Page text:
The Iowa Women's Health Study 
The Iowa Women’s Health Study (IWHS) was designed to explore the dietary habits and health outcomes of more than 40,000 postmenopausal women (aged 55-69 years at baseline; mean age, 61.6 years).27 Specifically, the primary aims of the IWHS were to determine if the distribution of body fat predicts incidence of chronic diseases, with primary end points being total mortality and incident cancers of the breast, endometrium, and ovaries; and to determine what degree diet and other lifestyle factors influence risk of chronic disease.28 Data regarding participants’ lifestyles and use of dietary supplements were collected over 18 years via surveys conducted in 1986, 1989, 1992, 1997, and 2004. Forty percent of the sample (N=15,600) had died by 2006. The study demonstrated that 85% of respondents between the ages of 55 and 69 took at least one dietary supplement per day, with almost 30% taking four or more.29 Overall use increased from 66% in 1984 to 85% in 2004. The most commonly used vitamins and supplements in 2004 were multivitamins (62.5%), calcium (60.5%), vitamin E (31.9%), vitamin C (28.9%), and vitamin D (11.9%).29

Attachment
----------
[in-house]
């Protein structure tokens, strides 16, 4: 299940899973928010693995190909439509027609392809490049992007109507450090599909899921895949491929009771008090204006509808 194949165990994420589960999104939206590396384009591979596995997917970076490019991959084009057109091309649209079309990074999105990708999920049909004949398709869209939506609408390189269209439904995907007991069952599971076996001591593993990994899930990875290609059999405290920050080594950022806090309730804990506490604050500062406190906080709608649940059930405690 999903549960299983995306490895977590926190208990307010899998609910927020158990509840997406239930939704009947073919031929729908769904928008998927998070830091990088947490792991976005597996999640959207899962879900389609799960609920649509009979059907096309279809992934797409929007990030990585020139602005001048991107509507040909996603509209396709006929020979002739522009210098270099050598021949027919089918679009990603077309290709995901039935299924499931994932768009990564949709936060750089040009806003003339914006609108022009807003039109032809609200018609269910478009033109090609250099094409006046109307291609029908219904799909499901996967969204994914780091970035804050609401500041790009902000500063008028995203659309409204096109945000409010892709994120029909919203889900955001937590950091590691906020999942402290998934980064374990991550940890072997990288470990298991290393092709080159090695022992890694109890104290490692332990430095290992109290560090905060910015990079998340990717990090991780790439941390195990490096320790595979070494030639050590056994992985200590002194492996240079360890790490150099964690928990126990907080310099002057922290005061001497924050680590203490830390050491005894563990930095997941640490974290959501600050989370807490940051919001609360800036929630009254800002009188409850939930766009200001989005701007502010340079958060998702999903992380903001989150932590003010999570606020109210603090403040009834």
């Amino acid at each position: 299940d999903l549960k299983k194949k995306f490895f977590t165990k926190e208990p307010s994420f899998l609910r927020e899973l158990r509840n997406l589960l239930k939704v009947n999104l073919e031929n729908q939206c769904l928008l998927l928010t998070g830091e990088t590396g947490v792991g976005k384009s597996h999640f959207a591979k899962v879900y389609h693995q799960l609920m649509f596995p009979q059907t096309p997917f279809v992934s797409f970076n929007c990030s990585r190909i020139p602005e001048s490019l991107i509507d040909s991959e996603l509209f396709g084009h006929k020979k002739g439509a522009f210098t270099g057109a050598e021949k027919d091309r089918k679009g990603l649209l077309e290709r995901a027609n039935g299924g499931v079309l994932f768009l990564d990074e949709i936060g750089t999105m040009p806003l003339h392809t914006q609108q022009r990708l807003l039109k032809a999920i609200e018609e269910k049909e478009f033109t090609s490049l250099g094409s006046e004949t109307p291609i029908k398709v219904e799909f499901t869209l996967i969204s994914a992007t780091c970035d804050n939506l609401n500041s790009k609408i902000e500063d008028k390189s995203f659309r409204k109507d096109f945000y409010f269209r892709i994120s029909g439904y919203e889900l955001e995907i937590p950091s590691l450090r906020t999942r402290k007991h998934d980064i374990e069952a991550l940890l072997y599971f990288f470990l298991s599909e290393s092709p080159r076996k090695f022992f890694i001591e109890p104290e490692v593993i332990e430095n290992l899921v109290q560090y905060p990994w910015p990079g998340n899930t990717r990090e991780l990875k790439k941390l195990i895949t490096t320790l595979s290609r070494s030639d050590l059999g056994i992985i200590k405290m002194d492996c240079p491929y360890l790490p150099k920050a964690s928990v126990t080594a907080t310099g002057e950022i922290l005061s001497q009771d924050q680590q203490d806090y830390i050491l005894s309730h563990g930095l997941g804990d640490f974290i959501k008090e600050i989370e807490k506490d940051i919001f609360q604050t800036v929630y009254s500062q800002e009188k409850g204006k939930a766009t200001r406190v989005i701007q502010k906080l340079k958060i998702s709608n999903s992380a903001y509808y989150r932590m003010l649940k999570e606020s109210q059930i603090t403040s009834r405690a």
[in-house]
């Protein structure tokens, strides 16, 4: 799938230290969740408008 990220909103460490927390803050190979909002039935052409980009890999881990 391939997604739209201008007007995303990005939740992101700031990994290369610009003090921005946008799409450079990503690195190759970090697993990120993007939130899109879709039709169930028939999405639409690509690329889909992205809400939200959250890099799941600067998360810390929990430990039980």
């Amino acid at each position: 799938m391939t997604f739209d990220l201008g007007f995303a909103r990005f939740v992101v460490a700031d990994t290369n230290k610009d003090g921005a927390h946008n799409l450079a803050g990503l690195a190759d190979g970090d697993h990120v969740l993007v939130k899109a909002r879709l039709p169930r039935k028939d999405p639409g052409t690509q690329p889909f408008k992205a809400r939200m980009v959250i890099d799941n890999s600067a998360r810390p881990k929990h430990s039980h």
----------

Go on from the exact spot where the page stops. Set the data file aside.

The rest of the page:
More than 300 papers have been published based on analyses of IWHS data.28 A 2011 study Mursu and colleagues29 is considered a landmark longitudinal study because it concluded that several commonly used dietary supplements, especially supplemental iron, are associated with increased mortality risk in older women. Specifically, increased mortality was associated with the use of multivitamins (absolute risk increase of 2.4%), iron (3.9%), folic acid (5.9%), vitamin B6 (4.1%), magnesium (3.6%), zinc (3%), and copper (18%). Although causality was not proven in this study, these results remain unsettling.

Multivitamins are the most commonly used dietary supplement, with more 60% of women in the IWHS reporting their use.29 Yet, the 2010 Dietary Guidelines for Americans did not find evidence to recommend the use of multivitamins in the prevention of chronic disease.16,30,31 The Iowa study has found an association between standard multivitamin use and increased mortality risk; additionally, there is data suggesting whether supplements increase cancer risk. From 1986 to 2009, more than 10,000 incident cancers occurred in the cohort participants.28  However, the results of a randomized controlled trial published in 2012 demonstrated daily multivitamin use significantly reduced the incidence of total cancer (hazard ratio, .92).24,29 These contradicting findings are puzzling.